Termination: 2/22/03 - 2/28/03
The United Faculty of Florida had long said that the accusations
of (facilitating) terrorism, made against Al-Arian, were criminal
charges, and that they were not a matter for the Board of Trustees.
If the Federal Government took up the case, that was another matter:
the union does not deal with criminal law.
In fact, Roy Weatherford was on record saying that if the Federal
Government proved terrorism charges against Al-Arian, they could
shoot Al-Arian as far as he cared.
But the union does deal with labor law, and the union's
dispute was with the Board.
But then, the Federal Government stepped in, and it looked like the
entire matter would be taken out of the Board's hands.
But the Board could not bear to wait and see.
So while the various combatants postured, pontificated, and debated,
the Genshaft announced that at long last it would indeed fire
Al-Arian -- and by relying so heavily on the indictment that she
was, in effect, betting the farm on the outcome of a trial whose
arraignment hadn't occured yet.
The story wound up in the news briefs sections of most newspapers,
and even locally was relegated to aftershock status.
For the union itself, the most interesting development was Al-Arian's
decision to grieve the dismissal ... under the new rules that
the union claimed were illegal.
Meanwhile, Al-Arian was protesting the entire situation by going on
a hunger strike.
Reverberations: 3/01/03 - 3/19/03
The indictment and dismissal of Professor Al-Arian was immediated
seized as a vindication by many of his accusers, so much so that
Tampa Tribune staff were miffed by O'Reilly's attempt to hog the
The situation had become so emotional that many observers could
discern only two sides to the conflict: pro-Al-Arian versus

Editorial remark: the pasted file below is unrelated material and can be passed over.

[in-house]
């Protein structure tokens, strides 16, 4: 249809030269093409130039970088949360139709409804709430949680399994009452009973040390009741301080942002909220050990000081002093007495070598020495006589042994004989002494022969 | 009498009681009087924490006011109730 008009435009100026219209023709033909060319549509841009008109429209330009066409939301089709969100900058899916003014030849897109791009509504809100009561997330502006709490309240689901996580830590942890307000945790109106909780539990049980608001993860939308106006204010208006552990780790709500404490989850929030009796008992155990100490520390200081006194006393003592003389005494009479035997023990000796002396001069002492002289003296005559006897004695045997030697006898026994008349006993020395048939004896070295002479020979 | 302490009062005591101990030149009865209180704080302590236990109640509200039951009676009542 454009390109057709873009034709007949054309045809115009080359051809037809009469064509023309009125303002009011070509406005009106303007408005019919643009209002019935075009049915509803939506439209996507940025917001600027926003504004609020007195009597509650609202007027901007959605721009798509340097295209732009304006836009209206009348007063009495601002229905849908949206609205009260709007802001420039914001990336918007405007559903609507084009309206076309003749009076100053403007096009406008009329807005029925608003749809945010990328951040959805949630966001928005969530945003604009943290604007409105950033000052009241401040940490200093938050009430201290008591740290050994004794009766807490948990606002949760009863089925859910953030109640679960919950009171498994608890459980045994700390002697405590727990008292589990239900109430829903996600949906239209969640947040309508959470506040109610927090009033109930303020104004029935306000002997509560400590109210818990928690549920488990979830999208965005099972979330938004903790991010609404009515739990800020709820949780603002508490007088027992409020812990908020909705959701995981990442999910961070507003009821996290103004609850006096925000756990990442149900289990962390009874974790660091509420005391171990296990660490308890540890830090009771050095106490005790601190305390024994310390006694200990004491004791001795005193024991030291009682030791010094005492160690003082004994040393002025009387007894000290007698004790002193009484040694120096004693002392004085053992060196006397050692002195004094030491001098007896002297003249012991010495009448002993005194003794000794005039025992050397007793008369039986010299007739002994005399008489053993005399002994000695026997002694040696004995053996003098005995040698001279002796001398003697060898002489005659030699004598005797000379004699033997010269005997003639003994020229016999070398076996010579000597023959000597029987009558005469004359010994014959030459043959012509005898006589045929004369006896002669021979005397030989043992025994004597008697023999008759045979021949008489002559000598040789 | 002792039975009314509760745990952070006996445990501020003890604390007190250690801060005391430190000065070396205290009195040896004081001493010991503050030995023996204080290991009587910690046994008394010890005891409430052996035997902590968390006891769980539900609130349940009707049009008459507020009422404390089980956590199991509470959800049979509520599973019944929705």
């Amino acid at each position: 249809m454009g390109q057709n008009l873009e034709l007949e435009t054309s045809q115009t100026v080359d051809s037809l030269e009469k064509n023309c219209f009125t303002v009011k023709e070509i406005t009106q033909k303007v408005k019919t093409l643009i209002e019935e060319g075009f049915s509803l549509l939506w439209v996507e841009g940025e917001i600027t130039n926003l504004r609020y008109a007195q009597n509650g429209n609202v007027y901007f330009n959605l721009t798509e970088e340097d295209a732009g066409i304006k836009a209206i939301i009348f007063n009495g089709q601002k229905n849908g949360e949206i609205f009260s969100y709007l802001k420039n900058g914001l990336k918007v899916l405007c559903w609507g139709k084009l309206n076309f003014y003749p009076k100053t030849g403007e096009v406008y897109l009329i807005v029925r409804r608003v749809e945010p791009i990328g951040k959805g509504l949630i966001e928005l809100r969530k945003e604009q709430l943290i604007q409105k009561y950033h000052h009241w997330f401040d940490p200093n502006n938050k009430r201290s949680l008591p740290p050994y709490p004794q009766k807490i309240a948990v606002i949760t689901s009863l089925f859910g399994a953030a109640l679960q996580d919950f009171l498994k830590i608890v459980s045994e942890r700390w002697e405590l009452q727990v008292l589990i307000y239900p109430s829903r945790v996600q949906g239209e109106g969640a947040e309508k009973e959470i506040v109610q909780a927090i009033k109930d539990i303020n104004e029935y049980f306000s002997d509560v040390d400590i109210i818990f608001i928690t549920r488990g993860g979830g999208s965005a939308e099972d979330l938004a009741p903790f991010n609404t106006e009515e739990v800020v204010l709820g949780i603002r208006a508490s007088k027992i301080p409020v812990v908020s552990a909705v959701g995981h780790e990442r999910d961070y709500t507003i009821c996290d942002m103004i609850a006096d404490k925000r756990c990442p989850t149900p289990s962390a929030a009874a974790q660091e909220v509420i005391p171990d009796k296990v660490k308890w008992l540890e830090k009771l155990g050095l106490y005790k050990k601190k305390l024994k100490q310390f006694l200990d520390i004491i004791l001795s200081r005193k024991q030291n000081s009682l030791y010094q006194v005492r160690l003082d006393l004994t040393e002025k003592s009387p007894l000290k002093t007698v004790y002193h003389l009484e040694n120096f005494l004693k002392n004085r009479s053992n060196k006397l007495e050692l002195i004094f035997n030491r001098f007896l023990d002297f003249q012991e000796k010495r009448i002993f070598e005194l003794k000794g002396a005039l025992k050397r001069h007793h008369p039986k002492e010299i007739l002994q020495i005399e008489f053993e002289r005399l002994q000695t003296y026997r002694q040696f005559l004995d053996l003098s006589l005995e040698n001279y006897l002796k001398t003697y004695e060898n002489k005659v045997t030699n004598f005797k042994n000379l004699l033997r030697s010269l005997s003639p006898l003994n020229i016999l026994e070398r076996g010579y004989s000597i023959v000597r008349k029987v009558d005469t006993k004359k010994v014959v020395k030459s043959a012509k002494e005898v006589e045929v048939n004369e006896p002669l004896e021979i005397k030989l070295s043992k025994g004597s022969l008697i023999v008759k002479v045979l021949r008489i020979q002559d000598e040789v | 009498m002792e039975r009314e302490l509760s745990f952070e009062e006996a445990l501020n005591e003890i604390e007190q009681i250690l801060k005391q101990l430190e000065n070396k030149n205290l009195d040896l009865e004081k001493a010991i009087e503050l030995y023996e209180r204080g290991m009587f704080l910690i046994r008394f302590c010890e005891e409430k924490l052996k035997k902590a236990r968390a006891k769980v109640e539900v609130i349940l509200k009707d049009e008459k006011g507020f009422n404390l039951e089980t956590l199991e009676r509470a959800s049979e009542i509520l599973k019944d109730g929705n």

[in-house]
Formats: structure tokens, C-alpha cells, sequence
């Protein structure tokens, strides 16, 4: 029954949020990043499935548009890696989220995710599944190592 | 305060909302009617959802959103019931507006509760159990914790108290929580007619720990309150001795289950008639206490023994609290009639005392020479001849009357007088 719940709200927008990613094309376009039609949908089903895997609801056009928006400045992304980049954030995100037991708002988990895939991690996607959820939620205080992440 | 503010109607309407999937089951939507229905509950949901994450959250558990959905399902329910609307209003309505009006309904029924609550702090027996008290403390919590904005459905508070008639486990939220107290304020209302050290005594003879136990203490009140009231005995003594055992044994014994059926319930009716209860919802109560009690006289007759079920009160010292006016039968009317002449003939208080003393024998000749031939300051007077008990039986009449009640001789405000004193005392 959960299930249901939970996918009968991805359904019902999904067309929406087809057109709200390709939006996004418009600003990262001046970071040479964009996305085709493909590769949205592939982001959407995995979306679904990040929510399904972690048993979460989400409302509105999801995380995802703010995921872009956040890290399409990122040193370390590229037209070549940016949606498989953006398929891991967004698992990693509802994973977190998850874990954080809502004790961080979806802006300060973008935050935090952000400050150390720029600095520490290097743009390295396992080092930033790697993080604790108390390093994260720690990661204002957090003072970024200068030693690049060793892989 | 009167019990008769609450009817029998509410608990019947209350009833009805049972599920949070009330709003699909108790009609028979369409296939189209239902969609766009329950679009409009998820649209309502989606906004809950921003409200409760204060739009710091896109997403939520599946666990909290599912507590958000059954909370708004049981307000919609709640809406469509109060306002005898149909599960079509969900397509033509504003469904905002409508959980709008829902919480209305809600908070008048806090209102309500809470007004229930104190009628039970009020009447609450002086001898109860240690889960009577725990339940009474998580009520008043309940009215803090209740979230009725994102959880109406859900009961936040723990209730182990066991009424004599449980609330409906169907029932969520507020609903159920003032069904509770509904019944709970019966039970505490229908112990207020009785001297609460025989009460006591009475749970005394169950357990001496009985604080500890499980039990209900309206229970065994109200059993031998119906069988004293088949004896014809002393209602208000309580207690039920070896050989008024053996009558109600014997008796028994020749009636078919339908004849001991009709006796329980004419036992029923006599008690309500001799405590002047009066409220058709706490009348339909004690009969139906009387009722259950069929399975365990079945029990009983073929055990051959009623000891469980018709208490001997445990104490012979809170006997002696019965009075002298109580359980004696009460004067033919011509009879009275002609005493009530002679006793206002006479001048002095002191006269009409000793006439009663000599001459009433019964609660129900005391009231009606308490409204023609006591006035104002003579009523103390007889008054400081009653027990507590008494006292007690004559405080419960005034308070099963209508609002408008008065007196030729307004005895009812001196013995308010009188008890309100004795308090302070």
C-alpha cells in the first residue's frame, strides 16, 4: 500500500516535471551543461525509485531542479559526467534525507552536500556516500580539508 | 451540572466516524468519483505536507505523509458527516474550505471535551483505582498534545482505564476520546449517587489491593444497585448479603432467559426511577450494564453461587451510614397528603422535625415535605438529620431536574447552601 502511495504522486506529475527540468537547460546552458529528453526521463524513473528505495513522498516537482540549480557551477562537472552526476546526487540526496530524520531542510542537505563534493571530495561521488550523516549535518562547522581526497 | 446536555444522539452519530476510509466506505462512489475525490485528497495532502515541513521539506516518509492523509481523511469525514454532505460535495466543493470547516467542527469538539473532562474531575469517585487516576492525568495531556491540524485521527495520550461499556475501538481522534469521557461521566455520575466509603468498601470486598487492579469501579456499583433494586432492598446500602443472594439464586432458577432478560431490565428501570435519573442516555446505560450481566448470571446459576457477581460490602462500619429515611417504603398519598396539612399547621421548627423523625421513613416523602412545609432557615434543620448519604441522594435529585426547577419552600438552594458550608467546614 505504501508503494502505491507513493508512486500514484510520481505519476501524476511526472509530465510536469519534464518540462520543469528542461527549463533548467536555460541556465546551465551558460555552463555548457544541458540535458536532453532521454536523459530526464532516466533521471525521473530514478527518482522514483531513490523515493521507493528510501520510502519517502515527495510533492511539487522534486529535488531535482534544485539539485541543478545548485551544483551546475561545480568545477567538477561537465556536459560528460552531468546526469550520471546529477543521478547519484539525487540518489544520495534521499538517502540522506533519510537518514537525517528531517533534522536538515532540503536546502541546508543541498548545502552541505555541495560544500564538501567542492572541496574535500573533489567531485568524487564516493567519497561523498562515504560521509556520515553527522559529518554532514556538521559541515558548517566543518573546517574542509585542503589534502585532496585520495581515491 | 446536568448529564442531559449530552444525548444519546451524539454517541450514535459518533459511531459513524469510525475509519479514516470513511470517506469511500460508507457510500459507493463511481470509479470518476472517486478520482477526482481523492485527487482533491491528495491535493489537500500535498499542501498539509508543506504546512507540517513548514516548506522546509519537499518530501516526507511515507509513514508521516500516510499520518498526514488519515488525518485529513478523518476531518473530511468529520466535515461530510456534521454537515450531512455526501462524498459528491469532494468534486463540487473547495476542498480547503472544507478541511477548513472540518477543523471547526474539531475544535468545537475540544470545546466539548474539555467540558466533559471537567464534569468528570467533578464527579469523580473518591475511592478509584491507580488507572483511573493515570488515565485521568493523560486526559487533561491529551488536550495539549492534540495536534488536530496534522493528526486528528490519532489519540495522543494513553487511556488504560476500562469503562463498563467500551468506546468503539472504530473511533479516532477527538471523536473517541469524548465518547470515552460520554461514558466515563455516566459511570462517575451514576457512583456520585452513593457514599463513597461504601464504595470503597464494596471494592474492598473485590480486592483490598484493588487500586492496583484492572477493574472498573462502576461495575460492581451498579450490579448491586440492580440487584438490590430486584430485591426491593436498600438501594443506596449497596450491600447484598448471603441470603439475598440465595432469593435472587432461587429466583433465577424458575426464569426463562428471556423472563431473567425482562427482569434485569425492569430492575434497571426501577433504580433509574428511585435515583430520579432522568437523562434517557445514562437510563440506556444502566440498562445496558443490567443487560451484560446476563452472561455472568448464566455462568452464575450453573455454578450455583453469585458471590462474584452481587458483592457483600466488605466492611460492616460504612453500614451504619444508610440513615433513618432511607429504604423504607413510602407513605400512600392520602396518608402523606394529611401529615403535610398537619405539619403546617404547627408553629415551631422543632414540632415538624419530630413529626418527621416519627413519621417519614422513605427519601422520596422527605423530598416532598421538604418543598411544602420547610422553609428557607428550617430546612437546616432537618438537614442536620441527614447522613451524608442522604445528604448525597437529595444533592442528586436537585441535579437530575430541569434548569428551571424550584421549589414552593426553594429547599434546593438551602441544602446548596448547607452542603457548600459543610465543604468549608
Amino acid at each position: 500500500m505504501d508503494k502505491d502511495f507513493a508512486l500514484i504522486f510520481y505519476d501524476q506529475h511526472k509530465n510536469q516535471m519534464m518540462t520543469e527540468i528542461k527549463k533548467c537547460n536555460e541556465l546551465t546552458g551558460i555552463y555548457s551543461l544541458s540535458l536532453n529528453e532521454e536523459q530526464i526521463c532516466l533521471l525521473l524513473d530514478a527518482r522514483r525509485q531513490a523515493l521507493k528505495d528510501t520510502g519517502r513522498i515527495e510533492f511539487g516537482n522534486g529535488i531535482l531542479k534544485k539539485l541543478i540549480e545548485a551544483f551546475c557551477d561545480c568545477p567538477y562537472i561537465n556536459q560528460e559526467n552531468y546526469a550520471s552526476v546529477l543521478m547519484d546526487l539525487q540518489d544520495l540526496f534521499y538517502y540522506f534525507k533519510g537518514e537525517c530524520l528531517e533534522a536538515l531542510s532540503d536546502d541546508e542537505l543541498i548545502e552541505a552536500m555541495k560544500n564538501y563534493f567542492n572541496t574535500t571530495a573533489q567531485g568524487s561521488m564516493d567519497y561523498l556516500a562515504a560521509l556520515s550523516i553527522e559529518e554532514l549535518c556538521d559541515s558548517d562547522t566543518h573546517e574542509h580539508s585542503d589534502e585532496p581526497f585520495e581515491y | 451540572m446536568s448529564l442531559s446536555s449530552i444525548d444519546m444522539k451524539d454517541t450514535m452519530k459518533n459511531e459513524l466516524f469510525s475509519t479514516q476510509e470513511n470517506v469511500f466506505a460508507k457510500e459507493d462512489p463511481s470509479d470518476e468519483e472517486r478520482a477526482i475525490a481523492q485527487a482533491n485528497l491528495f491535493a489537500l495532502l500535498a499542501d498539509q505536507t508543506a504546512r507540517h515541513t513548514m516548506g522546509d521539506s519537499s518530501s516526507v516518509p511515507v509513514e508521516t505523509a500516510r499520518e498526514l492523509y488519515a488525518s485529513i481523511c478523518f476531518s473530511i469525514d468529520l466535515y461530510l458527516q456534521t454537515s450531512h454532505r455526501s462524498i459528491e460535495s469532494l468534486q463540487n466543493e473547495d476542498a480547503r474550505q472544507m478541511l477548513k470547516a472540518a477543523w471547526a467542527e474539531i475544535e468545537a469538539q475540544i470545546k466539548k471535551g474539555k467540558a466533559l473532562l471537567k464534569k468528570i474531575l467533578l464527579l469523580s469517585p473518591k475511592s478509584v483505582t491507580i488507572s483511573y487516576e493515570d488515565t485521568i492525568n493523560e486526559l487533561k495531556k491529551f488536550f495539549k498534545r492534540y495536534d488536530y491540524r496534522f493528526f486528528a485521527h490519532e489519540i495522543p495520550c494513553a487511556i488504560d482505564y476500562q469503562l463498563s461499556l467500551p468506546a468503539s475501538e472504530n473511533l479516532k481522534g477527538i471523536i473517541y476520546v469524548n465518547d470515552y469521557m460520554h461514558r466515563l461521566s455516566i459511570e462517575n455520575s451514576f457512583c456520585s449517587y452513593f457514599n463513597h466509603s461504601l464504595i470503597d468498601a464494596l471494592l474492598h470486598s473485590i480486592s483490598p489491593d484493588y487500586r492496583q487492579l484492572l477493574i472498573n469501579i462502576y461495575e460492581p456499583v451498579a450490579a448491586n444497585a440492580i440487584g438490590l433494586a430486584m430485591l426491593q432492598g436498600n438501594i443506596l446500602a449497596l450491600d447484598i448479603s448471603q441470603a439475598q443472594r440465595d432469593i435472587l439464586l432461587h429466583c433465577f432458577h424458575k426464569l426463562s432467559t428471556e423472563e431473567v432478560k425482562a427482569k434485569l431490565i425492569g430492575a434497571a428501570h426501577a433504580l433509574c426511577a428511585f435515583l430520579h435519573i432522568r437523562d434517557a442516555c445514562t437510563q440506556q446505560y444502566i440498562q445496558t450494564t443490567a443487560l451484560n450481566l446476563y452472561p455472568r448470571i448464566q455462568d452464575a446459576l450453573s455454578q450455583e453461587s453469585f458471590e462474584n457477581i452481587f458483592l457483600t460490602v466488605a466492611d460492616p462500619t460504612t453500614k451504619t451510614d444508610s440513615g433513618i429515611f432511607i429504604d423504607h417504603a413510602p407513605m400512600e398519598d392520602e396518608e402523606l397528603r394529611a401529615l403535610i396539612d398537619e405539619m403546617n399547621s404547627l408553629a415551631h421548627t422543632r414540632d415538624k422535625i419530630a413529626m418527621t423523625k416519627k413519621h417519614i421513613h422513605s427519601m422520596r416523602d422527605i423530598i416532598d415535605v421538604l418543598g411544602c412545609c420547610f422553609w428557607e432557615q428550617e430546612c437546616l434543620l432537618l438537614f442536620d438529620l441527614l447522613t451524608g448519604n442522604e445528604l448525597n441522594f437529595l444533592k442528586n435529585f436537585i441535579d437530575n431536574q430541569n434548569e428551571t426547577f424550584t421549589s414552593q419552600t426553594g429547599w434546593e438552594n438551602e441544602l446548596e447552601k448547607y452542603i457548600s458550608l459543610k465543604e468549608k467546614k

anti-Al-Arian; any more subtle position (like ``we believe that
the USF Board of Trustees should presume Al-Arian innocent until
proven guilty') was lost in the verbal fire.
Most of the punditry consisted of I-told-you-so's from Al-Arian's
opponents, and one recipient of these declarations was UFF.
Nevertheless, interesting developments came to light.
Al-Arian's political activities, particularly his support for the
GOP (and vice versa) became a topic of much hand-wringing, while
the precise nature of his official mosque and academy duties
became the subject of background reports.
Meanwhile, Al-Arian started a modified hunger strike: he drank
only some breakfast drinks, a compromise between a protest against
his arrest, and his diabetes.
A Greater Circle: 3/20/03 - 3/28/03
The full dimensions of Al-Arian's legal situation began to sink in.
The amount of evidence is huge, and the case is extremely complex,
and the central charges rest not so much on one or two overt acts,
but instead of the pattern of some forty acts taken together.
Al-Arian's family started to speak of the financial burden of
mounting a defense --- a million dollars? more? --- while his
lawyer started expressing the timeline in terms of years.
It is not surprising that his attorneys put his contractual dispute
with the Board of Trustees on a back burner, but perhaps it was
surprising that in doing so, Al-Arian's position on the contract
itself became aligned with that of the Board of Trustees, against
When Al-Arian's attorney told the Oracle that UFF was ``out of the
loop,'' maintaining this site became problematic.
Continually updating this site requires a union member to devote
hours each week, and broadcasting the latest news in Biweekly
newspapers suggested a level of involvement that UFF no longer
Facing a hostile Board of Trustees, defending the contract UFF
itself negotiated is a higher priority that defending the rights
of a faculty member whose attorney announces that he is dispensing
with UFF's help.
And so the Chapter decided that effective March 29, when the
deadline for Al-Arian to file a contractual grievance on his
dismissal runs out, this site will no longer be comprehensively
Major developments will be noted, and all the old pages kept on-line,
but as Al-Arian moves into his greater circle, UFF's first
obligation is to the circle that Al-Arian, mostly involuntarily,
The bail hearing begins.
The chapter decides to petition for voluntary recognition.
The future of this site is at issue.
Al-Arian has many character witnesses testify for him.
Announcing the Chapter's decision.
Genshaft and Weatherford announce the Chapter's decision.
Back to Al-Arian.
His bail and arraignment are running in parallel; he pleads
Not Guilty, and decision on bail is reserved.
The (provisional) decision on the site: pages will be maintained
on-line, but subsequent news will no longer be comprehensively
Instead, only major developments will be noted.
Recent News are listed on the Current Events page.
As of Mar. 29, news coverage is no longer comprehensive, but just
covers major developments.